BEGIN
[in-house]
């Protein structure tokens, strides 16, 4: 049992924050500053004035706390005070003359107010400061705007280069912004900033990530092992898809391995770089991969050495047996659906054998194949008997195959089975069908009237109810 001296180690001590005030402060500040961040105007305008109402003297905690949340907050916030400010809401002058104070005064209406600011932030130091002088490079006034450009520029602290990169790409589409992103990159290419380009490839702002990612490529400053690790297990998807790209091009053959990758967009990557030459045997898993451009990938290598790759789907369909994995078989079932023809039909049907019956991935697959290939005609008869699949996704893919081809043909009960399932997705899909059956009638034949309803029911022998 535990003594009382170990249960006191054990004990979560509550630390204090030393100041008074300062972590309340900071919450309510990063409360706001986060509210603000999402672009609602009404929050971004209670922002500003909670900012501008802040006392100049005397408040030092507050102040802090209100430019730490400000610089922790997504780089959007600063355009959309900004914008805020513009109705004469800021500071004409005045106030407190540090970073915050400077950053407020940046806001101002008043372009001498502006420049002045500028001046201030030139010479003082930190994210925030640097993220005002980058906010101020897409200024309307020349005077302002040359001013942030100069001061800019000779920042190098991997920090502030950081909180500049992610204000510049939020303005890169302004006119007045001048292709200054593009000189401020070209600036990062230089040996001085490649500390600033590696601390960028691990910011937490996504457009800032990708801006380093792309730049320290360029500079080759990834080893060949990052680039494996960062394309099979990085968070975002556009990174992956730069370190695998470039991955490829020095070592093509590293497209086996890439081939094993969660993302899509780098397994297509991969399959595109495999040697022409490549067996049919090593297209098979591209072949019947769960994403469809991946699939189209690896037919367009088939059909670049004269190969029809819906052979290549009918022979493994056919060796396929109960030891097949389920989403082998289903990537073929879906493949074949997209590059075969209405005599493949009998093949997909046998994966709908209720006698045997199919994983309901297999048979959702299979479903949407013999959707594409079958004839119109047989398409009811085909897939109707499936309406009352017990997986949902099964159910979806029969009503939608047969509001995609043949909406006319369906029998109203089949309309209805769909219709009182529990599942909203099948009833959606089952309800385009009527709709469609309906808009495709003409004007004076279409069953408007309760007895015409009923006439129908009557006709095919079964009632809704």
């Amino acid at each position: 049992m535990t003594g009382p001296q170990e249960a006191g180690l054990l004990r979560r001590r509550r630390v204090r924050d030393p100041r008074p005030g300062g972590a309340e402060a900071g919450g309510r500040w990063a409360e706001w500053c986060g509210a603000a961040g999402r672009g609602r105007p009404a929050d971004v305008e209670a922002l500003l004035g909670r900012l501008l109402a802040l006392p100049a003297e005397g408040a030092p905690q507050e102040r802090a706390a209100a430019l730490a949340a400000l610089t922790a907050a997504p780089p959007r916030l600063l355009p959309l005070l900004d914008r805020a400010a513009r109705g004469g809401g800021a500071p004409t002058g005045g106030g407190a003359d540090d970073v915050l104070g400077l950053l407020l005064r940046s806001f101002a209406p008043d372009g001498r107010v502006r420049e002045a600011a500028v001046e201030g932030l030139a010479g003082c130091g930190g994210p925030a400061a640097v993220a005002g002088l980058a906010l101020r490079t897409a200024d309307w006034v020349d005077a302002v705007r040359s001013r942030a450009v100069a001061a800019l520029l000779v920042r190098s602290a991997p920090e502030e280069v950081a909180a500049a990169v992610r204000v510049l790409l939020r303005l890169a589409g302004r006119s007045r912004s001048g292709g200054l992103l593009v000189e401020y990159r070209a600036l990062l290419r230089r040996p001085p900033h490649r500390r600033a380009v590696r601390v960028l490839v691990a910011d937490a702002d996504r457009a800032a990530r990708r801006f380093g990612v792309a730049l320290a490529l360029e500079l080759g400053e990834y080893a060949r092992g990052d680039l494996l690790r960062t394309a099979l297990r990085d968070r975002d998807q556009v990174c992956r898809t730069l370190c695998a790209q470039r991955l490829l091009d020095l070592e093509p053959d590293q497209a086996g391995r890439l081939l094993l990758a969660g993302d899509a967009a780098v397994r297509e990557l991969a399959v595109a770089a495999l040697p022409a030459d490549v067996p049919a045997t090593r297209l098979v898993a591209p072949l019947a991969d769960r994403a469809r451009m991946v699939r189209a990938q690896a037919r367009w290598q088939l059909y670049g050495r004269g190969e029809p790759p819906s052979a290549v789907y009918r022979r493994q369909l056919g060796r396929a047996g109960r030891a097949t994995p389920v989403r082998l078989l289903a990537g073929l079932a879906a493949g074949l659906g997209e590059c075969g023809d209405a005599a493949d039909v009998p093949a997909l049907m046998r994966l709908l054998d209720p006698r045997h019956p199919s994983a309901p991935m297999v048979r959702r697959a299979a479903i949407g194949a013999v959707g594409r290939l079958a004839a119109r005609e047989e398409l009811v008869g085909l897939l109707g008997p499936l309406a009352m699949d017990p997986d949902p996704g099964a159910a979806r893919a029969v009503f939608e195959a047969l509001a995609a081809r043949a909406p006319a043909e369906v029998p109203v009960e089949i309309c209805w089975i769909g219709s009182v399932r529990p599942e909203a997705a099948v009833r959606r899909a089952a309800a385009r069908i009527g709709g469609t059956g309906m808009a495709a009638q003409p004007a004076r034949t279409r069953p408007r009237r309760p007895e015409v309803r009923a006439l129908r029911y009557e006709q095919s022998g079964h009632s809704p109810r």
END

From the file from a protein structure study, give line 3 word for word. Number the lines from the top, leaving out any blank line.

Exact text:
């Amino acid at each position: 049992m535990t003594g009382p001296q170990e249960a006191g180690l054990l004990r979560r001590r509550r630390v204090r924050d030393p100041r008074p005030g300062g972590a309340e402060a900071g919450g309510r500040w990063a409360e706001w500053c986060g509210a603000a961040g999402r672009g609602r105007p009404a929050d971004v305008e209670a922002l500003l004035g909670r900012l501008l109402a802040l006392p100049a003297e005397g408040a030092p905690q507050e102040r802090a706390a209100a430019l730490a949340a400000l610089t922790a907050a997504p780089p959007r916030l600063l355009p959309l005070l900004d914008r805020a400010a513009r109705g004469g809401g800021a500071p004409t002058g005045g106030g407190a003359d540090d970073v915050l104070g400077l950053l407020l005064r940046s806001f101002a209406p008043d372009g001498r107010v502006r420049e002045a600011a500028v001046e201030g932030l030139a010479g003082c130091g930190g994210p925030a400061a640097v993220a005002g002088l980058a906010l101020r490079t897409a200024d309307w006034v020349d005077a302002v705007r040359s001013r942030a450009v100069a001061a800019l520029l000779v920042r190098s602290a991997p920090e502030e280069v950081a909180a500049a990169v992610r204000v510049l790409l939020r303005l890169a589409g302004r006119s007045r912004s001048g292709g200054l992103l593009v000189e401020y990159r070209a600036l990062l290419r230089r040996p001085p900033h490649r500390r600033a380009v590696r601390v960028l490839v691990a910011d937490a702002d996504r457009a800032a990530r990708r801006f380093g990612v792309a730049l320290a490529l360029e500079l080759g400053e990834y080893a060949r092992g990052d680039l494996l690790r960062t394309a099979l297990r990085d968070r975002d998807q556009v990174c992956r898809t730069l370190c695998a790209q470039r991955l490829l091009d020095l070592e093509p053959d590293q497209a086996g391995r890439l081939l094993l990758a969660g993302d899509a967009a780098v397994r297509e990557l991969a399959v595109a770089a495999l040697p022409a030459d490549v067996p049919a045997t090593r297209l098979v898993a591209p072949l019947a991969d769960r994403a469809r451009m991946v699939r189209a990938q690896a037919r367009w290598q088939l059909y670049g050495r004269g190969e029809p790759p819906s052979a290549v789907y009918r022979r493994q369909l056919g060796r396929a047996g109960r030891a097949t994995p389920v989403r082998l078989l289903a990537g073929l079932a879906a493949g074949l659906g997209e590059c075969g023809d209405a005599a493949d039909v009998p093949a997909l049907m046998r994966l709908l054998d209720p006698r045997h019956p199919s994983a309901p991935m297999v048979r959702r697959a299979a479903i949407g194949a013999v959707g594409r290939l079958a004839a119109r005609e047989e398409l009811v008869g085909l897939l109707g008997p499936l309406a009352m699949d017990p997986d949902p996704g099964a159910a979806r893919a029969v009503f939608e195959a047969l509001a995609a081809r043949a909406p006319a043909e369906v029998p109203v009960e089949i309309c209805w089975i769909g219709s009182v399932r529990p599942e909203a997705a099948v009833r959606r899909a089952a309800a385009r069908i009527g709709g469609t059956g309906m808009a495709a009638q003409p004007a004076r034949t279409r069953p408007r009237r309760p007895e015409v309803r009923a006439l129908r029911y009557e006709q095919s022998g079964h009632s809704p109810r």